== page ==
Senior U.S. District Judge James Moody Jr., representing the Middle District of Florida, has ruled that a Florida company must stop selling a dietary supplement the company told consumers could be used as a therapy for herpes.
Viruxo LLC and its owner, James Hill of Florida, were given a permanent injunction after a complaint was filed by the U.S. Department of Justice, acting for the U.S. Food and Drug Administration (FDA).
The complaint alleged that Viruxo had deliberately misbranded the drug, which was never approved by the FDA and was therefore not able to be distributed legally in the U.S.
A civil fraud charge has also been leveled at Hill; the DOJ said his company’s claims that the supplement could be used to treat herpes was an act of intentional fraud as the drug had never been the subject of any scientific or clinical studies. Additionally, Viruxo’s products had no labeling to outline directions for use, which is a requirement for all FDA-approved drugs.
“Products being sold as treatments for which they have not been studied or approved defrauds consumers and can cause harm if proper treatment is delayed,” Melinda Plaisier, FDA associate commissioner for regulatory affairs, said. “When a company refuses to comply with regulations, we will take enforcement action to protect the public.”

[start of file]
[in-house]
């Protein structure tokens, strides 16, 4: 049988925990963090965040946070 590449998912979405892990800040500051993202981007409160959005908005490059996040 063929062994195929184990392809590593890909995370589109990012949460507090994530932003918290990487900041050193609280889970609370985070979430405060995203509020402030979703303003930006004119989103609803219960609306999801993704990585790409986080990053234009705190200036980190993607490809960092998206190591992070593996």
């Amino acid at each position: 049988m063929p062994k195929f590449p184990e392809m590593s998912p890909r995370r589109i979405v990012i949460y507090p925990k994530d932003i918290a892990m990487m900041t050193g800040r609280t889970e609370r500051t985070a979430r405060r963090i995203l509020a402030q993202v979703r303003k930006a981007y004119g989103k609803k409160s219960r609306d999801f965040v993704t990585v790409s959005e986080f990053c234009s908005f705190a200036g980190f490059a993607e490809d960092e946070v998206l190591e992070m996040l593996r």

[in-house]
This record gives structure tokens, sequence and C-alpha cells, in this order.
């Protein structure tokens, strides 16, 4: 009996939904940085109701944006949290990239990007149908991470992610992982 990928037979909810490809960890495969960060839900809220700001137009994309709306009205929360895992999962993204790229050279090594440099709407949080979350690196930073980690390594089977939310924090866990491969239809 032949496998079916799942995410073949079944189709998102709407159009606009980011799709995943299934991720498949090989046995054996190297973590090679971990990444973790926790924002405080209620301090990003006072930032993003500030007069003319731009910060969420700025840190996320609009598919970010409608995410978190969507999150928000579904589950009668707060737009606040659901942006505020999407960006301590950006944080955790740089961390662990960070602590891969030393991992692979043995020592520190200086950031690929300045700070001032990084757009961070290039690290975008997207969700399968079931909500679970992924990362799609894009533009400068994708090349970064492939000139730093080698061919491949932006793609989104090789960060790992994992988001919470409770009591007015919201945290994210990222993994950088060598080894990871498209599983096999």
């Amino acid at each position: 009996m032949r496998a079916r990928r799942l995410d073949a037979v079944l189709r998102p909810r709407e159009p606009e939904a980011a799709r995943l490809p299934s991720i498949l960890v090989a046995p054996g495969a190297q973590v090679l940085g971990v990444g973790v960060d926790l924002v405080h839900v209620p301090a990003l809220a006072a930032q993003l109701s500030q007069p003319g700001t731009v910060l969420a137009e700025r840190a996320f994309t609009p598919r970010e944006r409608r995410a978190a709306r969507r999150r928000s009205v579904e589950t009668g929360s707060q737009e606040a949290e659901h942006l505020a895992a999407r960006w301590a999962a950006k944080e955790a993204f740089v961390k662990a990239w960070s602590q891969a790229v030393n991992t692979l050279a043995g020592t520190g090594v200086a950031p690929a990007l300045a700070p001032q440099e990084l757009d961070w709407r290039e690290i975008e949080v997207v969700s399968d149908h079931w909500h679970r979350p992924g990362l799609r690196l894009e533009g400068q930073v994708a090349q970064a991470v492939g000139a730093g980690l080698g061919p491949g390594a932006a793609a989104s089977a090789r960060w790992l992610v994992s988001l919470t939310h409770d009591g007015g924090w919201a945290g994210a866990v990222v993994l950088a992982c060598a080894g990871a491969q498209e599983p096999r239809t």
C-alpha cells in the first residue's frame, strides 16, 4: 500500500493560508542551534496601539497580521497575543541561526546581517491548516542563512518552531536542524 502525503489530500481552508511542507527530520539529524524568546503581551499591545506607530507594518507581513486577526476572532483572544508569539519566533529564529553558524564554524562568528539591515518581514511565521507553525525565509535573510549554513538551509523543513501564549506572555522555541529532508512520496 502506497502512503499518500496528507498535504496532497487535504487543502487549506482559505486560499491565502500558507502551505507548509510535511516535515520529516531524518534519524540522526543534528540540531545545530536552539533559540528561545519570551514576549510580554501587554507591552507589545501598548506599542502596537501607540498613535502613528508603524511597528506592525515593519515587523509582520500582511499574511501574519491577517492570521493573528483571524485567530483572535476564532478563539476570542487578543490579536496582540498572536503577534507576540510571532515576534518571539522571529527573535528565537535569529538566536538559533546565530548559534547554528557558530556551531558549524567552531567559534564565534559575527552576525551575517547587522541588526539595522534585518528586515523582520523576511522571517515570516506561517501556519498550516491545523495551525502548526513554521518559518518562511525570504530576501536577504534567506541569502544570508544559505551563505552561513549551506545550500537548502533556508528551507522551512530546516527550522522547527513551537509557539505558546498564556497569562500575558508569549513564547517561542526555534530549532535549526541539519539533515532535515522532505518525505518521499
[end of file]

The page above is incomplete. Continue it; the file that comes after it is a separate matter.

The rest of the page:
Hill argued that, because he was not in any way involved with the actual distribution of any of Viruxo’s supplements or drugs, he could not be held liable.
Viruxo is now prohibited from distributing any dietary supplements or other drugs without notifying the FDA in writing at least 90 days in advance.
This is not the first time Hill has tangled with the federal government. He received a warning in April 2011 from the FDA and the U.S. Federal Trade Commission when they discovered he was claiming on a website he owned that his company’s products were drugs that had been approved to treat diseases.
“The FDA has not approved Hill’s product for any use,” FDA officials said.
The latest warning also requires Hill to hire a labeling expert and remove all therapeutic claims from his website and promotional material before he can sell any more supplements. He must also notify the FDA 14 days ahead of establishing any new websites, links or references to other websites that contain information about the supplements his company markets.
Florida supplement company must cease with therapeutic claims